Whitman Cobb says NASA adopted the “faster, better, cheaper” mantle in the early 1990s, aiming to accelerate planetary and science missions by cutting costs and simultaneously undertake multiple projects. But that approach was “ultimately brought down by one too many mission failures, so while I don’t think we need to worry too much about CLPS right now, if missions continue to fail, I think that’s when we’ll start to see more concern,” she explained.
Failure is an option
It’s not a good look for NASA, a taxpayer-funded entity, to repeatedly fail. Private companies, by contrast, are not bound by this restriction, as exemplified by SpaceX, which consistently employs its “move fast and break things” strategy to great effect. As Lembeck points out, failures in the commercial sector are frequently treated as informative successes.
“The commercial space industry’s approach to rapid testing and iteration means that these lessons can be learned and applied more rapidly than more risk averse, traditional approaches,” Lembeck said. In this latest example, “NASA will participate in the assessment of the lander anomaly, Astrobotic will rectify the cause of Peregrine’s propulsion system failure, and the information shared will allow other CLPS providers to reduce their risks as well.”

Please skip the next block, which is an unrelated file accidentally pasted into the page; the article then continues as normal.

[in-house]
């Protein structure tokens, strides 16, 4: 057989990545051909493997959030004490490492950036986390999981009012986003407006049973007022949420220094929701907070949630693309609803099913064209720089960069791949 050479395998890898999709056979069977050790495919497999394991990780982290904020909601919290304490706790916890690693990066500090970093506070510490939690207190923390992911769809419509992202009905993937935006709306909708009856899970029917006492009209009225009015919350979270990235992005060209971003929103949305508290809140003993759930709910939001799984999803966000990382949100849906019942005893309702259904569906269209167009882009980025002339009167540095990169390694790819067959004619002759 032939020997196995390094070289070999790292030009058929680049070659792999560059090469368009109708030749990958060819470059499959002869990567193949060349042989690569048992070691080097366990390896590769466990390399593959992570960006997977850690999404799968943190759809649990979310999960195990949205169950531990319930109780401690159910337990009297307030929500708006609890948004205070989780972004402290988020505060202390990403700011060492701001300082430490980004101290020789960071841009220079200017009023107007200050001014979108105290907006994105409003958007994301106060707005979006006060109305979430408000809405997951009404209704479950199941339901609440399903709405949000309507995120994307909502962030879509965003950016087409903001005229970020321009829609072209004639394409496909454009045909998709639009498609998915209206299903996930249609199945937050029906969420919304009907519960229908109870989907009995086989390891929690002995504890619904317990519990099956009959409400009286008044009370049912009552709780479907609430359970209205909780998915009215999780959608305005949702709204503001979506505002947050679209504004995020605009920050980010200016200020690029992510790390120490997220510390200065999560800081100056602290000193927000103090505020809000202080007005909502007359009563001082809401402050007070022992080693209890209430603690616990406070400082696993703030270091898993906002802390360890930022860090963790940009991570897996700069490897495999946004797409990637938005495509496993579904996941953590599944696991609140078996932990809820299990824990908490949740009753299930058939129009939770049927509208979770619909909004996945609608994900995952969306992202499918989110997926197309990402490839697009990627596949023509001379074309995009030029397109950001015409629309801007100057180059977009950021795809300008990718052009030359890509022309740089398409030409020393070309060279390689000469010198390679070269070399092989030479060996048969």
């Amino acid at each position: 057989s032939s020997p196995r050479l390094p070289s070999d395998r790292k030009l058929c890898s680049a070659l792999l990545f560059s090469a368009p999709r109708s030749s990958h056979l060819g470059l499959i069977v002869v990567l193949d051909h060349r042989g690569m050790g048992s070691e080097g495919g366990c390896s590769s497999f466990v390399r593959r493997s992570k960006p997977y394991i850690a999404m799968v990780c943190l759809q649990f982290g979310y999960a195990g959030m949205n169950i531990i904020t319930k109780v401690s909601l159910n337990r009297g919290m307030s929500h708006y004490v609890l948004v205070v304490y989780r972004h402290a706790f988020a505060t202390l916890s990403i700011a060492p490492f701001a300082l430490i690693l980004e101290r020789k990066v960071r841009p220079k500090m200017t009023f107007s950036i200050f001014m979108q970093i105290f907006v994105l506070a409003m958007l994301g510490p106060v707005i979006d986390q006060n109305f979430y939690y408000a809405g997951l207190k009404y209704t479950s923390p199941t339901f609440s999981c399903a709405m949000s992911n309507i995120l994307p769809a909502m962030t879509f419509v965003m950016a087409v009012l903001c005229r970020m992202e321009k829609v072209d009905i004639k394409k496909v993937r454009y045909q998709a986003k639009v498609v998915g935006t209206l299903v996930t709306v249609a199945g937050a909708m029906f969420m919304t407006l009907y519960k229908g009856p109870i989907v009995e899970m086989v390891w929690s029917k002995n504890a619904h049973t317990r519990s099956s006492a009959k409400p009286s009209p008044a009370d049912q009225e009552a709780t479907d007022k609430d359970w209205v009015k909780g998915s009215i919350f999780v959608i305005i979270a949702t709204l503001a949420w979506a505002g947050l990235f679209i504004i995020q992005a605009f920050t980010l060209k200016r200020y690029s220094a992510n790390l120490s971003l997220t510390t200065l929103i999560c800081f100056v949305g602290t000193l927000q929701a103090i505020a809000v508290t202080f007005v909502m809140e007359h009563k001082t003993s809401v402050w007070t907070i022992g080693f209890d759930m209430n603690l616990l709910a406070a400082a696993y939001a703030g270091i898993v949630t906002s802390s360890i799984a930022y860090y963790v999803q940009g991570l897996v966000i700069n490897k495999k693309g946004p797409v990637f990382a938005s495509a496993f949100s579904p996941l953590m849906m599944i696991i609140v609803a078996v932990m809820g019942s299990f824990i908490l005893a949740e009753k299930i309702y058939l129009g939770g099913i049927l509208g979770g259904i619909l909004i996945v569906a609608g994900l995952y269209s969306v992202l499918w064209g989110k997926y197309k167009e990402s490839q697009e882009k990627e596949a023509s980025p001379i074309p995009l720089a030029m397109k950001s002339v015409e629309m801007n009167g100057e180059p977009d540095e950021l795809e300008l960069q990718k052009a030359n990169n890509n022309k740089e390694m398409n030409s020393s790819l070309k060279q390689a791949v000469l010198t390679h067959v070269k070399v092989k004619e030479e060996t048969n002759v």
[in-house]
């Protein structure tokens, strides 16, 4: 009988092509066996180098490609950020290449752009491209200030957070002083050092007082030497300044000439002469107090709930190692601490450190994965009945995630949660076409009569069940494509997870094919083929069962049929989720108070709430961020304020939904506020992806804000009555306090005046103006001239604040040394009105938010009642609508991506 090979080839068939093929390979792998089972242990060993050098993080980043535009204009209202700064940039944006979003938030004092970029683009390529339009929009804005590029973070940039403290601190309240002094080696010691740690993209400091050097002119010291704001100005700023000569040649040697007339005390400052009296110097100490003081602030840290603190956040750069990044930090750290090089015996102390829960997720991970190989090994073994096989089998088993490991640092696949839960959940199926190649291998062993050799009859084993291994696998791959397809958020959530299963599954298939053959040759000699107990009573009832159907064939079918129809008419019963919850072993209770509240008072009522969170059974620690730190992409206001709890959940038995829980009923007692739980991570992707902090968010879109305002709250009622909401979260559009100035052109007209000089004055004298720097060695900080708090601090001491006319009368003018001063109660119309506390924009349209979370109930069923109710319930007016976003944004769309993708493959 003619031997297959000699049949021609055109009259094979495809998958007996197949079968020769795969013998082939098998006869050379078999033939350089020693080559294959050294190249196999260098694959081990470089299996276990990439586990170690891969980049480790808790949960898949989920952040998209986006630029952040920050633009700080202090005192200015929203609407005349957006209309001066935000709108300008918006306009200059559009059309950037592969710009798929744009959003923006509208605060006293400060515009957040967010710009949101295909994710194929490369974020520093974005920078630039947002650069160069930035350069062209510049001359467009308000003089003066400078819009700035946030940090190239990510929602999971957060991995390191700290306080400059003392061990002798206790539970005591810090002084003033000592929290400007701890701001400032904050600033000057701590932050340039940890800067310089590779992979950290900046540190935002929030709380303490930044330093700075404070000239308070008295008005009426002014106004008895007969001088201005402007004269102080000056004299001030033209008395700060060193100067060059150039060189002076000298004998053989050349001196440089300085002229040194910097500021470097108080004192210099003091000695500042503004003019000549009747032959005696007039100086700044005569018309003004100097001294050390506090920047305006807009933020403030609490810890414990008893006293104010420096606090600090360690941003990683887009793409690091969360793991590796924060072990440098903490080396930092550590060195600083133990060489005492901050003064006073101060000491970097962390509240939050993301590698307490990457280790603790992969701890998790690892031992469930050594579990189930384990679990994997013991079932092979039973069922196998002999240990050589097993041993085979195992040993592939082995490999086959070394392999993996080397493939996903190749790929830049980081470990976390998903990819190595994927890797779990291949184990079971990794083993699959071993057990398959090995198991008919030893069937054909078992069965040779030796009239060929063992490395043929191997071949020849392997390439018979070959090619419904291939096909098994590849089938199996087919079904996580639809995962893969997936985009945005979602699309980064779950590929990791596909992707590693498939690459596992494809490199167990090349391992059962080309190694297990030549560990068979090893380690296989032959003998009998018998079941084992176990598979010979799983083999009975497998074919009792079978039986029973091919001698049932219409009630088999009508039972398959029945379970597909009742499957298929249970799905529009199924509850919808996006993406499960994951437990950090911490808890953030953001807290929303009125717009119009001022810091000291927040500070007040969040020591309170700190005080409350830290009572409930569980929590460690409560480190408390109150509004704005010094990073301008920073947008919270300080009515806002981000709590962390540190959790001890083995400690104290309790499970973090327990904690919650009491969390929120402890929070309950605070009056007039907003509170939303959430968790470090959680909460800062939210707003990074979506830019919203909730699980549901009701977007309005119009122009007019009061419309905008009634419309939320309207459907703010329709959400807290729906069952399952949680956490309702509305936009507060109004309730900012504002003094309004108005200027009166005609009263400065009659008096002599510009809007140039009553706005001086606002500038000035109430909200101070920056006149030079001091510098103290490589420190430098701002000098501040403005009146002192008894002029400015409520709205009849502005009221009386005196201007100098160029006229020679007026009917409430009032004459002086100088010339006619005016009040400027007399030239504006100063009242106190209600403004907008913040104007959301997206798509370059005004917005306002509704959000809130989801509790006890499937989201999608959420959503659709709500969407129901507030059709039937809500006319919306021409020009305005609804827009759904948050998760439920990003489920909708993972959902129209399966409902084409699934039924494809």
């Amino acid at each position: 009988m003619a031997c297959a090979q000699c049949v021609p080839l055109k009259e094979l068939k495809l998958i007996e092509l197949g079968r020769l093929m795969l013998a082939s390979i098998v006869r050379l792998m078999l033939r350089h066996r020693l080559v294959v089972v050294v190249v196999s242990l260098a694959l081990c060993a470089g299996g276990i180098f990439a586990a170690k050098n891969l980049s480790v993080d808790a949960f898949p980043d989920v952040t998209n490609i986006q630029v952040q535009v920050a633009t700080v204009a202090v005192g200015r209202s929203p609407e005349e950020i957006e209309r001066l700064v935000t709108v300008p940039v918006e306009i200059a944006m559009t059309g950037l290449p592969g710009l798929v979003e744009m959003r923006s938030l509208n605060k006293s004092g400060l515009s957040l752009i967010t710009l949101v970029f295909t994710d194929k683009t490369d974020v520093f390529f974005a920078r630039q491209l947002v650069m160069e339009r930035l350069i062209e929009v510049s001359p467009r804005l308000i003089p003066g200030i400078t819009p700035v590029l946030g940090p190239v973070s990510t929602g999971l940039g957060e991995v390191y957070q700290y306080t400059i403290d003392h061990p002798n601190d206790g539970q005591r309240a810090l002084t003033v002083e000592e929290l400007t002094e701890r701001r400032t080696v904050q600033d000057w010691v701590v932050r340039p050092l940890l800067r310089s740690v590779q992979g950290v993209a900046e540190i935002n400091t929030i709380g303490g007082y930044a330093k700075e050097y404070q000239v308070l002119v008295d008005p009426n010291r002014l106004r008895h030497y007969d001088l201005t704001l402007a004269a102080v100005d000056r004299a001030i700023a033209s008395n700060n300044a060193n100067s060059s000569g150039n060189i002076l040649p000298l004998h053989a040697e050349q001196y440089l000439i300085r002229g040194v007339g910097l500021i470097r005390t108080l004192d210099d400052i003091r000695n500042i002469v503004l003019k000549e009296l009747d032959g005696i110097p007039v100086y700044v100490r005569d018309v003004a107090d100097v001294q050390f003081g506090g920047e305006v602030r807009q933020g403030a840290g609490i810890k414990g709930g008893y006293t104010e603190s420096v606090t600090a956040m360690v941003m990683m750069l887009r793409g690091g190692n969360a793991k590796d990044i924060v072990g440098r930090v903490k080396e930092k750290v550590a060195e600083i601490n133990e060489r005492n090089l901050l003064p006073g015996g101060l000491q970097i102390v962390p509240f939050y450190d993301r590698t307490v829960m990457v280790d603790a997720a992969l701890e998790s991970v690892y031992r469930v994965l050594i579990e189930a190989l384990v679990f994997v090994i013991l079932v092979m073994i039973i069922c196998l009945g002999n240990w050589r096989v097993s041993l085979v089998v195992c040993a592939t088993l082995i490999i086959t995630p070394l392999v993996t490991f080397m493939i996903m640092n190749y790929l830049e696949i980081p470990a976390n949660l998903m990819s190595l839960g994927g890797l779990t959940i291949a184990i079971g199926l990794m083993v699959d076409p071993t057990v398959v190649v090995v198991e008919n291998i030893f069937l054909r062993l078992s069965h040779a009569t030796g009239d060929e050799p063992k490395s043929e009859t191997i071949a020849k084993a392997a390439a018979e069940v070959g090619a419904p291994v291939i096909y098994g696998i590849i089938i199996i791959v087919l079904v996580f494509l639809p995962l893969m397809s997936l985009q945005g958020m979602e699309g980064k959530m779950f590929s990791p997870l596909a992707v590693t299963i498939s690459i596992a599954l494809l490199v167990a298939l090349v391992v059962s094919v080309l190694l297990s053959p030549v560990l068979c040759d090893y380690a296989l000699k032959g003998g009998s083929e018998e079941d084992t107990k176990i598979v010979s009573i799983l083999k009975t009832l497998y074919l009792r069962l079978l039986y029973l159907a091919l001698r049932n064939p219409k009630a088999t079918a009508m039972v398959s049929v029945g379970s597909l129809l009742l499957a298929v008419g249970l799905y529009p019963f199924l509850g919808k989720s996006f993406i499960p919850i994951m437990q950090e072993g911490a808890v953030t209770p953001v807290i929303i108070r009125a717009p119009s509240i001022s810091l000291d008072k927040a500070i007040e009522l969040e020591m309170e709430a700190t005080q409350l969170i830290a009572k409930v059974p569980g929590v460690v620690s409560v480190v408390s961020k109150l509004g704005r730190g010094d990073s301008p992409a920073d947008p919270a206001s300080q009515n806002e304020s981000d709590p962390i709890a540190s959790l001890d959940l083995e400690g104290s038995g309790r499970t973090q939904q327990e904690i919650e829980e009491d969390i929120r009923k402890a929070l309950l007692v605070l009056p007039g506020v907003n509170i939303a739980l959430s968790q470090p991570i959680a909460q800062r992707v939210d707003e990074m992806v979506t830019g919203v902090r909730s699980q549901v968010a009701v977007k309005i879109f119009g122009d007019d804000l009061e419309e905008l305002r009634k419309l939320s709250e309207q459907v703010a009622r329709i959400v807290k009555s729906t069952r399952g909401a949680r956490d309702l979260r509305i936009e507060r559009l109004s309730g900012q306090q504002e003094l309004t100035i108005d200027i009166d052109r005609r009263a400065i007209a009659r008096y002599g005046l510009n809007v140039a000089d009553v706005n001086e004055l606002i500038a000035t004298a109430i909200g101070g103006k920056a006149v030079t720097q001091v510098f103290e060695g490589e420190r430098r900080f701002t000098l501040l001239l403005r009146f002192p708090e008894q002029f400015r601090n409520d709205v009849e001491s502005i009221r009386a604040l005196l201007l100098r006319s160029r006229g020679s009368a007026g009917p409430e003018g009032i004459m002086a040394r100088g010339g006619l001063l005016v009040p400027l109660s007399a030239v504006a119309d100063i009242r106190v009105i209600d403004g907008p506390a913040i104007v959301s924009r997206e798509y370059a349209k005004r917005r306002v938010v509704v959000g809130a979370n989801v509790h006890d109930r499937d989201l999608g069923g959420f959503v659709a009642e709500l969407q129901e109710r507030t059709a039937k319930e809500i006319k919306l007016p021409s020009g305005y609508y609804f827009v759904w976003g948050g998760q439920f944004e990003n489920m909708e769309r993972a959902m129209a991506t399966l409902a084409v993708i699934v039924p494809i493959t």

Whitman Cobb agrees, saying that SpaceX and other New Space companies have shown that failures are okay and not final. “Just because one Astrobotic mission failed does not mean that they’re suddenly out of the game,” Whitman Cobb said. “If anything, watching these companies fail over the years only to eventually succeed has probably increased NASA’s and the public’s risk tolerance.”
The bottom line, says Autry, is that this is a learning process. “I am disappointed but not surprised by the outcome. Astrobotic will be back with better results,” he said.
It’s the economy, stupid
There’s an obvious economic upside to CLPS. Although Astrobotic didn’t achieve a lunar landing, its strategy has yielded significant economic and technological benefits, including job creation and the development of innovative technologies like radiation-resistant, high-speed avionics and AI-supported navigation systems, according to Lembeck.
“These advancements will enable more frequent, diverse, and ambitious space missions at a fraction of the traditional cost, benefiting both the government and taxpayers,” he said. “When considered collectively, these factors justify the government’s investment in the CLPS program, highlighting its strategic value beyond the current mission’s objectives.”
Just the start
The loss of Peregrine and its precious cargo really sucks, but there’s no need to lose hope, at least not yet. The lessons learned will guide Astrobotic and other companies toward safer and more successful missions in the future. With this first unsuccessful attempt, however, NASA’s CLPS now finds itself under the microscope. Time will tell if the space agency’s outsourcing strategy will pay off as intended.